His findings also focus on the importance of lexical Representations and how it facilitates differences in individuals who perform comprehension task. In his article Learning words in Zekish: Implications for understanding Lexical Representation, He describes their studies of phonology, orthography and comprehension. For phonology his research considers the sounds that exist in language and how they collaborate to form other words. When discussing orthography the spelling of words and how a language can facilitate the spelling of words. When analyzing comprehension, he considers lexical knowledge that is placed into a system which can provide and maintain what is represented in a text being read. Perfetti argues that words have a purpose that serve as a baseline acquiring reading skill and are important for understanding the components of a word that affect the knowledge of a word. In addition, he proposes that writing words within a text determines the rate at which a word is encountered. Therefore, each individuals reading experience is adjusted to the rate at which words are written into a context of words personally encountered words.
In discussing how lexical quality is acquired, Perfetti proposes that aspects of experiencing language can facilitate higher or lower lexical quality for word representations. This research reveals that higher lexical quality representations can support better comprehension of text. To provide evidence of this, Perfetti analyzes three types of lower lexical quality words and what they contribute to the processing of text. The types of words consist of homographs, ambiguous words and homophones. Homographs are words that have the same spelling but two different meanings in a language, depending on how they are pronounced. For example the word bass can be pronounced one way to mean fish or another way to represent a musical instrument. When words like this are presented to a reader, no specific lexical item is activated. Instead, two lexical items activated through semantic judgment and lexical decision while naming the word.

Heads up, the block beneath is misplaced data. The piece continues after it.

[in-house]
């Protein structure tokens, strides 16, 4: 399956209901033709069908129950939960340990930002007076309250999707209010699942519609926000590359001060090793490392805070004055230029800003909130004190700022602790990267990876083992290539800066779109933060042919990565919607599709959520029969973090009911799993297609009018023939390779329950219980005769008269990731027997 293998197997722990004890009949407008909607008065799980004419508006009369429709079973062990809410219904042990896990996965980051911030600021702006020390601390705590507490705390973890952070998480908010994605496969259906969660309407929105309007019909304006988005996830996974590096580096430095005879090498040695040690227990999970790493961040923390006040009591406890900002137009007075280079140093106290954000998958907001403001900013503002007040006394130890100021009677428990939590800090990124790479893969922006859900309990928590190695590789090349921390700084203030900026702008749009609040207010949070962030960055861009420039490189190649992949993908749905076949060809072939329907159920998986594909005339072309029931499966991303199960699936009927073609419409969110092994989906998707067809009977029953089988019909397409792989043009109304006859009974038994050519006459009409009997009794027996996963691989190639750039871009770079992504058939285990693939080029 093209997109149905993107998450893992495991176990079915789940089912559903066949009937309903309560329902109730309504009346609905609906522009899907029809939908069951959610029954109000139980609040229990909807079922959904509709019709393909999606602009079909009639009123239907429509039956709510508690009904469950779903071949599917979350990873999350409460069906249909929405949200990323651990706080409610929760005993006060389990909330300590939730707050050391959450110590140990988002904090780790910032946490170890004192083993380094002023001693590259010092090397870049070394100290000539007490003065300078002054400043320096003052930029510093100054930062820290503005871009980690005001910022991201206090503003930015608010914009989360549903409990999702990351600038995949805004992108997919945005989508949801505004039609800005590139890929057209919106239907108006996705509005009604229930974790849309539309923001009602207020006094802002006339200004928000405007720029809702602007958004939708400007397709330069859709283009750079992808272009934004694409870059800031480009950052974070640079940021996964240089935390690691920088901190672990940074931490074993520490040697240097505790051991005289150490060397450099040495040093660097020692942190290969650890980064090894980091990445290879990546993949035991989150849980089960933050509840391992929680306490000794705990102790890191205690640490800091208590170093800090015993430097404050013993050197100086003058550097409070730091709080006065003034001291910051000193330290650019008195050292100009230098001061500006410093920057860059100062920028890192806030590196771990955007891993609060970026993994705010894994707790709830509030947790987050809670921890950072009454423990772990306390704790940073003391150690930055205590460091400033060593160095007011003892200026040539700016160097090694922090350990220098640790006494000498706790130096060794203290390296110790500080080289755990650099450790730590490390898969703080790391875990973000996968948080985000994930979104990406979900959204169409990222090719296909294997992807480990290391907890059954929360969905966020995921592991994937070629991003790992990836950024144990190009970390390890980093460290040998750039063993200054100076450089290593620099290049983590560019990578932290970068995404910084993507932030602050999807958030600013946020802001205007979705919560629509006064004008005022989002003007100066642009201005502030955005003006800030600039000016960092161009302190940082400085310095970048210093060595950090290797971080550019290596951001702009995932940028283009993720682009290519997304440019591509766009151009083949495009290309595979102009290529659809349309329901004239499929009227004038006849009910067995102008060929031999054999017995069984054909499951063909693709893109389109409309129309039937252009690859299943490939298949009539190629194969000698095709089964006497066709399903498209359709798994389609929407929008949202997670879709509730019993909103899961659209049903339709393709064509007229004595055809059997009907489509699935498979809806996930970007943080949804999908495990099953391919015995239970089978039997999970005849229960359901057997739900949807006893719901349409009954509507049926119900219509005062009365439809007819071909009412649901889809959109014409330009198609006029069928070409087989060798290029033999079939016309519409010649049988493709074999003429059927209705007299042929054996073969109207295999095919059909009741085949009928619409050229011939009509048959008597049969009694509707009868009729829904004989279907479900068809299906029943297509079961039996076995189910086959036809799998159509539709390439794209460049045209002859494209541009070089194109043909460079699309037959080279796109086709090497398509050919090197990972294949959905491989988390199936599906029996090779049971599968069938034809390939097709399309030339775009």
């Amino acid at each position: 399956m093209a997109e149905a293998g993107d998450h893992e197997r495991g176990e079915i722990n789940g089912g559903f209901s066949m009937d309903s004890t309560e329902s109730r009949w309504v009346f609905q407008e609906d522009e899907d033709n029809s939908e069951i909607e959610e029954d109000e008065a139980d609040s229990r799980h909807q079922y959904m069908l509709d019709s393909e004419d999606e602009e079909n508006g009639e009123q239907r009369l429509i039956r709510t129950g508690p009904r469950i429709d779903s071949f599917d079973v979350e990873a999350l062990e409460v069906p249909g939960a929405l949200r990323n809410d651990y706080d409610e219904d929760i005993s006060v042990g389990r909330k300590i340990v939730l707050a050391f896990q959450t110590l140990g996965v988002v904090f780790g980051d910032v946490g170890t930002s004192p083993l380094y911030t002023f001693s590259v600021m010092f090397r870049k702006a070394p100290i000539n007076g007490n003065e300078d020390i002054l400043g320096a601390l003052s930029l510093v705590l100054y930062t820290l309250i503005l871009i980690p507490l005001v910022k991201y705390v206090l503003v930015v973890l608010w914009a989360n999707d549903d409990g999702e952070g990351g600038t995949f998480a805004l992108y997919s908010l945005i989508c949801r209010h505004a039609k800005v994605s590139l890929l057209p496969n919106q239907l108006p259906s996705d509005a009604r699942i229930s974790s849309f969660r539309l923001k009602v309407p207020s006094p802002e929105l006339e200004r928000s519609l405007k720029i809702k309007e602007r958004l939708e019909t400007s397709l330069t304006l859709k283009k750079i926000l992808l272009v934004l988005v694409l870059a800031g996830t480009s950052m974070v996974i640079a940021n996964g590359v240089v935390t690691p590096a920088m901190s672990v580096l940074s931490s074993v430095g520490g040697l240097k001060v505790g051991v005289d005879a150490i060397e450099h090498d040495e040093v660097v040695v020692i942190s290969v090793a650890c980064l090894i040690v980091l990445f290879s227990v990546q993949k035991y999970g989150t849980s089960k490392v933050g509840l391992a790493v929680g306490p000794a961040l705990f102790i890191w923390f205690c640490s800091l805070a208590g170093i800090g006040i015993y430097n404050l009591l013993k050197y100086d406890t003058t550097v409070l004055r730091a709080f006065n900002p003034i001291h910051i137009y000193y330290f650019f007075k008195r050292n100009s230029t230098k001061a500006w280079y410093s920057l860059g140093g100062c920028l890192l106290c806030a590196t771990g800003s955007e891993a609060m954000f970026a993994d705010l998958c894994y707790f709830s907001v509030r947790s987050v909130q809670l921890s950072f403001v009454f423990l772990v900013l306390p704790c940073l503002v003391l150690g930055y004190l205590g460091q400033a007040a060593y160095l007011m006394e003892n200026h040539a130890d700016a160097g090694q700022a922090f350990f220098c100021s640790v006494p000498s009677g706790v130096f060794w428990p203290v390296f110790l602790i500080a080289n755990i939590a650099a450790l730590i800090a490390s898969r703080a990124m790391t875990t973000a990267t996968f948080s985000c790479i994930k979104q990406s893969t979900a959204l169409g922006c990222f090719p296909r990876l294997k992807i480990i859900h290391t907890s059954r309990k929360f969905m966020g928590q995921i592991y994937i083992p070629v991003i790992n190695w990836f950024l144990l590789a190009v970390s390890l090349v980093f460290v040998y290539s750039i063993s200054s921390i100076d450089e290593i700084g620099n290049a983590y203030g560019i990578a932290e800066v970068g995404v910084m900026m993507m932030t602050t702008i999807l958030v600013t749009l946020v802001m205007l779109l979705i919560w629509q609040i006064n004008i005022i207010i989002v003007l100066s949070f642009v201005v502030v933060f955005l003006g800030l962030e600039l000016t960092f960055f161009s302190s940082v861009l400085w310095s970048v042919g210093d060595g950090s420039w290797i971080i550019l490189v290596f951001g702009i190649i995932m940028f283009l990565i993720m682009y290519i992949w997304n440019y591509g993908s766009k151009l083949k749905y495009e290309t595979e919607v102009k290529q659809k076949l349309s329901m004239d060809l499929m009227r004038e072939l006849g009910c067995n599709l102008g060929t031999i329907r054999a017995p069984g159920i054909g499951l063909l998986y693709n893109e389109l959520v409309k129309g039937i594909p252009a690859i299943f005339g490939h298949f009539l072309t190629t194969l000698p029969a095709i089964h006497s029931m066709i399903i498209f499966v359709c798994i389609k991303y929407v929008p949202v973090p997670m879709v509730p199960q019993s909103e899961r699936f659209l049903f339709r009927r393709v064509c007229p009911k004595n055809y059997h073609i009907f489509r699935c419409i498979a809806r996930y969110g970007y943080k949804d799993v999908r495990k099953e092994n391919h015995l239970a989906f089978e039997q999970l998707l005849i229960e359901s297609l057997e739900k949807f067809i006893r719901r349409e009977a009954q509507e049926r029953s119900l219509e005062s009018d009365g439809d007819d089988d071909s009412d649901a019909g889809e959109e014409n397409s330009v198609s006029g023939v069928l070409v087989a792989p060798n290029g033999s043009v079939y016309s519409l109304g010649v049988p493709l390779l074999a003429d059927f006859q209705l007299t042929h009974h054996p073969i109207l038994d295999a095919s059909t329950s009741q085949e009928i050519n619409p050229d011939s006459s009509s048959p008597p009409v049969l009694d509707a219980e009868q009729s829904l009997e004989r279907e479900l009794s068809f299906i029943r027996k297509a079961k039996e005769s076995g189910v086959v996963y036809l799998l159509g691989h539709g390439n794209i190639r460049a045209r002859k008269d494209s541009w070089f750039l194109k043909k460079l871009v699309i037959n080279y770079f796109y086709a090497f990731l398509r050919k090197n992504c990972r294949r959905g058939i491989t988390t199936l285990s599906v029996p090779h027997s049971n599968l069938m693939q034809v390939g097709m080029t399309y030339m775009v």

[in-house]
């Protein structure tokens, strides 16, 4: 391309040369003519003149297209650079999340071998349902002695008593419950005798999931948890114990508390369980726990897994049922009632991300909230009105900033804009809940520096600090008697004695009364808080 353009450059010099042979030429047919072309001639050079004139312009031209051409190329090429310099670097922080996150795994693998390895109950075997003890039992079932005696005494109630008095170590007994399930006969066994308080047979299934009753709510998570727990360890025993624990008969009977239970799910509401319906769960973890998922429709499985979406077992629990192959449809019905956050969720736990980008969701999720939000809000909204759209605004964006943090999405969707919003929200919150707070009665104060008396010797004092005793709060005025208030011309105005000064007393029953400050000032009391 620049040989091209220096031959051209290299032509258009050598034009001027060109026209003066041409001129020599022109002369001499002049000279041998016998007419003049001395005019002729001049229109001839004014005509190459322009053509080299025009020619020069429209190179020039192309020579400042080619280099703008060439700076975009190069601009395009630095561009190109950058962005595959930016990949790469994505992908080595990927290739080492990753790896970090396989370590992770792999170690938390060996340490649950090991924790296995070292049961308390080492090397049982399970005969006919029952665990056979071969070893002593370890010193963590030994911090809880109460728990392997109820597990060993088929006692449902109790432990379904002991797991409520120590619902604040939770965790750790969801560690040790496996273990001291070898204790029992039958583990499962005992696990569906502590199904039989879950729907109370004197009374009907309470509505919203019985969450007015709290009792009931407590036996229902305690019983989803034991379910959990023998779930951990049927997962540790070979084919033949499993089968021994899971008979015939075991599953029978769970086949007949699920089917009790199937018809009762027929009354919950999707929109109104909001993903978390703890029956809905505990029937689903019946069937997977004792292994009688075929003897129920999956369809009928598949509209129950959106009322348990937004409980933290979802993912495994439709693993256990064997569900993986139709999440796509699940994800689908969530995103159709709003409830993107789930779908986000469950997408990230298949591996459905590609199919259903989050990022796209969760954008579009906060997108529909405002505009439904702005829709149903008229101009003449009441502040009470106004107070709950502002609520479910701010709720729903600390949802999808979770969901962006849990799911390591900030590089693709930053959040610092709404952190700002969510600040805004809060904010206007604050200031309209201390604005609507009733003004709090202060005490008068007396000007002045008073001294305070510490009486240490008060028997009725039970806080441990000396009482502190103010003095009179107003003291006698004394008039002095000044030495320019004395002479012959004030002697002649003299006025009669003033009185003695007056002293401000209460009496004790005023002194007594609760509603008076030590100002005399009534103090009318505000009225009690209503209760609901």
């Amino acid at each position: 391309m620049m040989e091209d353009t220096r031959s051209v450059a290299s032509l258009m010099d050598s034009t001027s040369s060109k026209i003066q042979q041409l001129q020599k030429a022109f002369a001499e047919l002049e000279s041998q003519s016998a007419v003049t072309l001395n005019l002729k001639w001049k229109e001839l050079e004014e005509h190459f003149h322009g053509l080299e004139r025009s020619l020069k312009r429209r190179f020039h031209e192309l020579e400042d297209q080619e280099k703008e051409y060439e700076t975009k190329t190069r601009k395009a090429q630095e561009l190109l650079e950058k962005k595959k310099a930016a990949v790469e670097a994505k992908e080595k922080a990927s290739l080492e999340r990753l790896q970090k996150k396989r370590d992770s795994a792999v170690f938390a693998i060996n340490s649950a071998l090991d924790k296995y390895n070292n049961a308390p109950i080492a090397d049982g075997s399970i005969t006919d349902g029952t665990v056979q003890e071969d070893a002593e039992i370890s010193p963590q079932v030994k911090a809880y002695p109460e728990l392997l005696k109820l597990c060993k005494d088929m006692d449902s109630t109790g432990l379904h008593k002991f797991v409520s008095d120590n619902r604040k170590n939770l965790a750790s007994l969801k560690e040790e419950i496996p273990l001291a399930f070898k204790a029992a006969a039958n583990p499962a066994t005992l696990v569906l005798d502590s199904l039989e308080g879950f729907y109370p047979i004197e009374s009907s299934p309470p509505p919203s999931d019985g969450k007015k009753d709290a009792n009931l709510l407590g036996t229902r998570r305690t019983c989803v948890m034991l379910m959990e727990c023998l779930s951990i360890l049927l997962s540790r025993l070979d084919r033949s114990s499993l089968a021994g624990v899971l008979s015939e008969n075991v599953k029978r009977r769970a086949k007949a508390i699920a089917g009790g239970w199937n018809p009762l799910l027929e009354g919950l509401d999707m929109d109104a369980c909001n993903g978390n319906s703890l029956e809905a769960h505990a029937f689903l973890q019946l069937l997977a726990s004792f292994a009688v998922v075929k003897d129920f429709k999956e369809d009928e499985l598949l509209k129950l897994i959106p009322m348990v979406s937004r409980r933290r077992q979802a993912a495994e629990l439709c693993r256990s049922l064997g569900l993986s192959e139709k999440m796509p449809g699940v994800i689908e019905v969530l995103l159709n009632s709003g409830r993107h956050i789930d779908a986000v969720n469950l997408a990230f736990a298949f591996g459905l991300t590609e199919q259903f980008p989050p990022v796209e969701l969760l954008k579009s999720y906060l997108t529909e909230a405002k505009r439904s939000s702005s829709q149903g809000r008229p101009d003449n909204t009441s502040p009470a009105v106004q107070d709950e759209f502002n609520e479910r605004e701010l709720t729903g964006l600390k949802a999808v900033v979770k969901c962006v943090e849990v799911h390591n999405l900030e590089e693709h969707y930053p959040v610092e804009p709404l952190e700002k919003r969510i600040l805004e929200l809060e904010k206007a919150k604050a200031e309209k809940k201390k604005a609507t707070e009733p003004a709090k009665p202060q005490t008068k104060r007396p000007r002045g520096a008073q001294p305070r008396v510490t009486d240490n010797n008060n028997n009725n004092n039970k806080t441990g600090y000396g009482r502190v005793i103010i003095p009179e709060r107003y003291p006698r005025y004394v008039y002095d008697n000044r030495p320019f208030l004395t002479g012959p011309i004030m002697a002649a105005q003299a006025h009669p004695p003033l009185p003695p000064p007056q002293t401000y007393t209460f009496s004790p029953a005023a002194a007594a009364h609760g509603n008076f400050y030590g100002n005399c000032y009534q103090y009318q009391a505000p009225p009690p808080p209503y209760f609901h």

Ambiguous words consist of the same spelling but have two or more meanings. For example the word spring can mean a season or metal coil. When ambiguous words are read, there is an activation of both meanings. Meanings for this word can mainly be acquired through the extent of bias found in the context of which the word appears word structure and the rate at which each meaning is utilized. Homophones are words that consist of two different spellings and meanings. They pose a problem for lexical quality because there is activation for both meanings and both spellings. For example air describes the atmosphere while heir describes inheritance. However, the process of disambiguate homophones differs from the process used for ambiguous words because the spelling of homophones allows a reader to disambiguate on their own. For several semesters, Perfetti tested 800 psychology students over the course of several semesters. The students were given reading task to assess their levels of spelling, word sounding and comprehension skills. His claim was that the rate at which words are experienced and reading skill administers a readers experience with words. He found out that by making sure participants knew both meanings of homophone pairs, achievement of skilled and less skilled readers could be assessed. Furthermore, educating participants on lower exposed members of homophones can reverse the confusion of comprehension to the point that they become higher frequency words.
Learning New WordsEdit
Charles Perfetti published an article titled word Learning: An ERP investigation of word experience effects on recognition and word processing to assess the quality learning new words. In this study, adults with various levels of reading comprehension skills learned rare unknown English words. 500 college undergrads were divided into three conditions in which they learned words that were manipulated. In the orthography-to-meaning condition, participants had to learn the spelling and meaning of a word. Participants in orthography-to-phonology condition, the task involved learning the pronunciation and spelling of the word. For the phonology-to-meaning condition, participants had to learn meaning of the word and its pronunciation. The conditions were followed by a learning phase in the experiment that would assess familiarity of the learned words.